Forget about the fold. This article provides proof that web readers scroll.
Sometimes an issue comes along that just seemingly just won’t go away. They fade into the background only to rear their ugly heads at the most frustrating times. Over and over again. To the point that if I had hair, I would be pulling it out. One of those things that really sours my buttermilk is “how will people know to scroll beyond the fold of my website?” My colleague has already addressed this once, but it is surprisingly still an ongoing issue. So I just wanted to take the time yell it from the rooftops.
I’m not going to lie, there isn’t much left to say that hasn’t already been said (tongue planted firmly in cheek). So I am going to do something I very rarely do here in this format, I’m going to state opinion. Hope you are wearing your big-boy pants. But before we start, can anyone truly know where the fold is? Try this on for size. This website beautifully illustrates how the fold can be anywhere for anyone at any given time. Take a look.
People Don’t Scroll
Wrong. Just wrong. Maybe if it was 1994 and the world wide web was a mysterious and confusing place. But it isn’t. Not by a long shot. We are increasingly more attached to the internet every day. My refrigerator surfs the web. My light bulbs use a bluetooth connection. There are cars that drive themselves. Hate to break it to you, but the future is here. Ripped from sci-fi books, television shows and movies, it’s all around us. And guess what? It isn’t frightening. It’s intuitive and natural. Unless you live under a rock, the way things have evolved have done so with users (humans) in mind. Taking their natural instincts and using them to their advantage. (I’m shaking my fist at you Skynet!) People no longer stare at their phones, tablets or watches in awe or wonder. They are just things. Expensive things that connect us to other things. A natural extension of ourselves (for better or worse) and they are designed to NOT confuse users. The creators of these devices know that there is basic user experience that underlies everything that doesn’t need to be explained when done correctly. It’s a “move along, nothing to see here folks” approach. And it works.
You are Officially Below the Fold. How Did You Get Here?
Why? Because there are just some behaviors that people inherently do. That are now engrained into the way we interact with devices. Scrolling is one of those things. It is no longer a question of do people scroll, it’s a matter of how much are they willing to scroll? No one looks at their phones or tablet without flicking their thumb or finger. No one stares at the rectangle in front of them, not moving their mouse and goes “Well, I guess that’s it.” No one starts reading a blog post or an article, gets to the bottom of their screen and says “That’s weird. They just stopped writing mid-sentence. I guess I’ll shut this thing off.” There is a reason every mouse has some sort of scroll wheel or tracking sensor built in. We use them. Without thinking about it, we use them. Heck, even the new Apple laptops have a trackpad with something called “Force Touch.” Which takes our natural movement to a whole new level. Because its no longer special that we connect and interact with each other virtually, it’s about making that connection as human and as fluent as possible. Like a handshake. I mean, how long does a handshake last? 2 shakes? 4 shakes? Is there science behind it? No. Are there countless research reports on handshake length? Man, I hope not. So how do you just know when to stop shaking hands? Who knows and who cares, because you just do. It’s instinct at this point.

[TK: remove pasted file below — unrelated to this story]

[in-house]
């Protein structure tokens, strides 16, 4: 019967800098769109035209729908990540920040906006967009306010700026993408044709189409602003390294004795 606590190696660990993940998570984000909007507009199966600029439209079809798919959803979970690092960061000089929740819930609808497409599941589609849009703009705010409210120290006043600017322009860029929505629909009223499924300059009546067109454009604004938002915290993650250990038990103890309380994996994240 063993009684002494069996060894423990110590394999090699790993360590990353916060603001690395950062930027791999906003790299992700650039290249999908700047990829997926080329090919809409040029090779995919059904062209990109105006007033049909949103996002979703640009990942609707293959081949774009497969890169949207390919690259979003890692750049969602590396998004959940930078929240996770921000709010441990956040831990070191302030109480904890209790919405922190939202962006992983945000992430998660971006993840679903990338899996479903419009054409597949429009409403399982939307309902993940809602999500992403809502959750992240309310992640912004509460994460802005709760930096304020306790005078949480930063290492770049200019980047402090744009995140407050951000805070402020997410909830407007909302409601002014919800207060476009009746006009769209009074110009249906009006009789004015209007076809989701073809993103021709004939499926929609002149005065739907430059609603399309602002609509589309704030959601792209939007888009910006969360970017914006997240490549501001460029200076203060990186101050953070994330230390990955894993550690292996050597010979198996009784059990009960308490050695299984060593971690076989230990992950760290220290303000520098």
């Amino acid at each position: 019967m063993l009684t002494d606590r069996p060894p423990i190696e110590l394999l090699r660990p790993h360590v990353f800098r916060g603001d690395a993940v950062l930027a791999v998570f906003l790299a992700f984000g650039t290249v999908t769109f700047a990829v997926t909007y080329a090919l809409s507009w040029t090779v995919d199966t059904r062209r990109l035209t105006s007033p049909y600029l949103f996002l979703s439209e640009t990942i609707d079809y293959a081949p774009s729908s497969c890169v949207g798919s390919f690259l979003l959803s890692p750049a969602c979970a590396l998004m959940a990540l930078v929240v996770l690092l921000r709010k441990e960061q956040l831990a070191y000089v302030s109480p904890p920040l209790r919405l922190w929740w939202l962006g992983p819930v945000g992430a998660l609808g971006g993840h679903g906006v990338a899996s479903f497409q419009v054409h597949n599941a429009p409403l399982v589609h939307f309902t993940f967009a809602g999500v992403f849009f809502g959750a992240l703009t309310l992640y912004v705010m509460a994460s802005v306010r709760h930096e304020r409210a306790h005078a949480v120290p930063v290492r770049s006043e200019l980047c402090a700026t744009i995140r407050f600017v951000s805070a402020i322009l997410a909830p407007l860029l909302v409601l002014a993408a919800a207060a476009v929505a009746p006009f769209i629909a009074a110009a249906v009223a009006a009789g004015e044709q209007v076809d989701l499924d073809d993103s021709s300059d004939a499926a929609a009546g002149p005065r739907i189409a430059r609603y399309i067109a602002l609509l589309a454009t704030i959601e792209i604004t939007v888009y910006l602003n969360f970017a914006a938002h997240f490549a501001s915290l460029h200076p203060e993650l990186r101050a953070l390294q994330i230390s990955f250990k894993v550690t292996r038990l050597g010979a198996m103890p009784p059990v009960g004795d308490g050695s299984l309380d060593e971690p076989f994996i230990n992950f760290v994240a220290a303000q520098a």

That same instinct tells you there is more to know than what you see. You simply do not have to cram everything into a single space at the top of your homepage. Yeah sure, it will be the first thing that people see and if it really wets their whistle, they’ll click on it. It’s important. Very important. But if they don’t, they will mosey on down the page to see if anything else piques their interest. We are curious people that can’t stand still. If our innate inquisitiveness doesn’t get the better of us, the muscle memory in our fingers will do it for us. So can we just eliminate the word “fold” from our vernacular unless we are speaking about greeting cards, sheets, magazines, laundry, egg whites or (if you are from where I’m from) pizza? Please?
OK. I’ll step off my virtual soapbox. I just needed to talk honestly about something and not hide behind facts and figures and charts and whatnot. But if you really need to evidence to back this up, you can read up about it at some of the MANY links below. What’s crazy, is some of these reports were done close to 10 years ago. 10 years ago!
STOP WONDERING IF PEOPLE WILL SCROLL. THEY WILL.
Don’t Take My Word For It
What You Think You Know About The Web is Wrong
The Impact of Paging vs. Scrolling
The Extinction of the Scrollbar
Stop the Above The Fold Web Design Insanity
Debunking the Myth of the Page Fold in Web Design
Reblasting the Myth of the Fold
Do People Scroll Below the Fold
Scroll Behavior Across the Web
Below the Fold isn’t an Advertising Wasteland
Scrolling Behavior of Online Shoppers
MAYBE EVEN ALL
THE WAY DOWN HERE.